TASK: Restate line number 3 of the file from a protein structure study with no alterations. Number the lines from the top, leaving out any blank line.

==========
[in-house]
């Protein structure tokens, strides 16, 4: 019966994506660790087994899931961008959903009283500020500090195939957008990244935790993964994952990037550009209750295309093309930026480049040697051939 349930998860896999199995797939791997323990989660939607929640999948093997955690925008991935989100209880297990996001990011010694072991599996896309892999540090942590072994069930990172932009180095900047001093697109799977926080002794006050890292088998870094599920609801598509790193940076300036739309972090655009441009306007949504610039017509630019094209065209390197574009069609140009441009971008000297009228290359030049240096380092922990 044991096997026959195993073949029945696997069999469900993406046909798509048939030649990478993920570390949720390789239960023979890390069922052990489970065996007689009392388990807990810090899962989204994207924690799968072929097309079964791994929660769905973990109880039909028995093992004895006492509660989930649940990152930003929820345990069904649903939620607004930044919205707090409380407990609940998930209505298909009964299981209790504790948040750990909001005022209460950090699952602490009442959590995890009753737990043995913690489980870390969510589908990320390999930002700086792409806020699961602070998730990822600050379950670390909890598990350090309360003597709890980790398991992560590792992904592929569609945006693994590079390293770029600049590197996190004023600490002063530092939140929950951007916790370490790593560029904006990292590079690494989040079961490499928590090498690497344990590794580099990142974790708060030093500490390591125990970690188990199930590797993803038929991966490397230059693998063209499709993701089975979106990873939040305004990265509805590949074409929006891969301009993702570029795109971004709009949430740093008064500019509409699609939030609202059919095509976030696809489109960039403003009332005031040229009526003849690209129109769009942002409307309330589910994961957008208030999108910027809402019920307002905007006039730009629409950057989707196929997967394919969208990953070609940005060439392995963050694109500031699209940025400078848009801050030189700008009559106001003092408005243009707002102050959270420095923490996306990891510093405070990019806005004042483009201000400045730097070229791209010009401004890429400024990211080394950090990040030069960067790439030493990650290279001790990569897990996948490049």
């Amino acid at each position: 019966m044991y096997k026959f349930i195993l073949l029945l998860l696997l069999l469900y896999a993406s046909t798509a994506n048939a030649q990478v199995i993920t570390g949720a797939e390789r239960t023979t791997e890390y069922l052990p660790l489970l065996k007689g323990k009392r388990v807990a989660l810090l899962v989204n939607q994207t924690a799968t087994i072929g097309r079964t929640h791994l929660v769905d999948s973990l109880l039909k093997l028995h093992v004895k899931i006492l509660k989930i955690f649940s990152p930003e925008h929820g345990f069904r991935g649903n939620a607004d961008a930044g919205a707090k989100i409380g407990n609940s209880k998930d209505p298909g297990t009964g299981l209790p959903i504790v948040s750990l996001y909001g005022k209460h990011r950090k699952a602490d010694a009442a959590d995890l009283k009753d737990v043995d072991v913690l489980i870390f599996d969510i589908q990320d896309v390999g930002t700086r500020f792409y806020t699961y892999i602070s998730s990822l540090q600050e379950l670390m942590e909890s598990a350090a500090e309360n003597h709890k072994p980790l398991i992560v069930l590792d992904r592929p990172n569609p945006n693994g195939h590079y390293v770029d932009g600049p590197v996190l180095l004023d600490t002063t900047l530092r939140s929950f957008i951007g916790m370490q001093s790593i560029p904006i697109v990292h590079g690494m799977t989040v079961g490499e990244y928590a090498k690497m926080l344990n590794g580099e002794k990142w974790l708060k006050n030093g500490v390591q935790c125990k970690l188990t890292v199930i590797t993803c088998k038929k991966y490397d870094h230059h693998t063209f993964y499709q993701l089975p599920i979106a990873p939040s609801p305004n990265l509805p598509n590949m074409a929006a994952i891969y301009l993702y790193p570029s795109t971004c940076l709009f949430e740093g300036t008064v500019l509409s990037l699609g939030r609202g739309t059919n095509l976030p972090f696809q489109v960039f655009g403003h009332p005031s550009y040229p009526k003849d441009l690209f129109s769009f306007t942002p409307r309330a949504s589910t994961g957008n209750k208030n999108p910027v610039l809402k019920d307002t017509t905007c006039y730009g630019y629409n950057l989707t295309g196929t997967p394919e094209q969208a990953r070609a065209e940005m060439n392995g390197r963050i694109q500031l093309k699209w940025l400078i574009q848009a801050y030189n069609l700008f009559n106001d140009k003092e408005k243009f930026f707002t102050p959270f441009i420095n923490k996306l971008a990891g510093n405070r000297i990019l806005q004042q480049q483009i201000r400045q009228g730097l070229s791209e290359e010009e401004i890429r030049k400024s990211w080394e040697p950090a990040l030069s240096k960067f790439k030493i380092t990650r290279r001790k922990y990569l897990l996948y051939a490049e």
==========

């Amino acid at each position: 019966m044991y096997k026959f349930i195993l073949l029945l998860l696997l069999l469900y896999a993406s046909t798509a994506n048939a030649q990478v199995i993920t570390g949720a797939e390789r239960t023979t791997e890390y069922l052990p660790l489970l065996k007689g323990k009392r388990v807990a989660l810090l899962v989204n939607q994207t924690a799968t087994i072929g097309r079964t929640h791994l929660v769905d999948s973990l109880l039909k093997l028995h093992v004895k899931i006492l509660k989930i955690f649940s990152p930003e925008h929820g345990f069904r991935g649903n939620a607004d961008a930044g919205a707090k989100i409380g407990n609940s209880k998930d209505p298909g297990t009964g299981l209790p959903i504790v948040s750990l996001y909001g005022k209460h990011r950090k699952a602490d010694a009442a959590d995890l009283k009753d737990v043995d072991v913690l489980i870390f599996d969510i589908q990320d896309v390999g930002t700086r500020f792409y806020t699961y892999i602070s998730s990822l540090q600050e379950l670390m942590e909890s598990a350090a500090e309360n003597h709890k072994p980790l398991i992560v069930l590792d992904r592929p990172n569609p945006n693994g195939h590079y390293v770029d932009g600049p590197v996190l180095l004023d600490t002063t900047l530092r939140s929950f957008i951007g916790m370490q001093s790593i560029p904006i697109v990292h590079g690494m799977t989040v079961g490499e990244y928590a090498k690497m926080l344990n590794g580099e002794k990142w974790l708060k006050n030093g500490v390591q935790c125990k970690l188990t890292v199930i590797t993803c088998k038929k991966y490397d870094h230059h693998t063209f993964y499709q993701l089975p599920i979106a990873p939040s609801p305004n990265l509805p598509n590949m074409a929006a994952i891969y301009l993702y790193p570029s795109t971004c940076l709009f949430e740093g300036t008064v500019l509409s990037l699609g939030r609202g739309t059919n095509l976030p972090f696809q489109v960039f655009g403003h009332p005031s550009y040229p009526k003849d441009l690209f129109s769009f306007t942002p409307r309330a949504s589910t994961g957008n209750k208030n999108p910027v610039l809402k019920d307002t017509t905007c006039y730009g630019y629409n950057l989707t295309g196929t997967p394919e094209q969208a990953r070609a065209e940005m060439n392995g390197r963050i694109q500031l093309k699209w940025l400078i574009q848009a801050y030189n069609l700008f009559n106001d140009k003092e408005k243009f930026f707002t102050p959270f441009i420095n923490k996306l971008a990891g510093n405070r000297i990019l806005q004042q480049q483009i201000r400045q009228g730097l070229s791209e290359e010009e401004i890429r030049k400024s990211w080394e040697p950090a990040l030069s240096k960067f790439k030493i380092t990650r290279r001790k922990y990569l897990l996948y051939a490049e």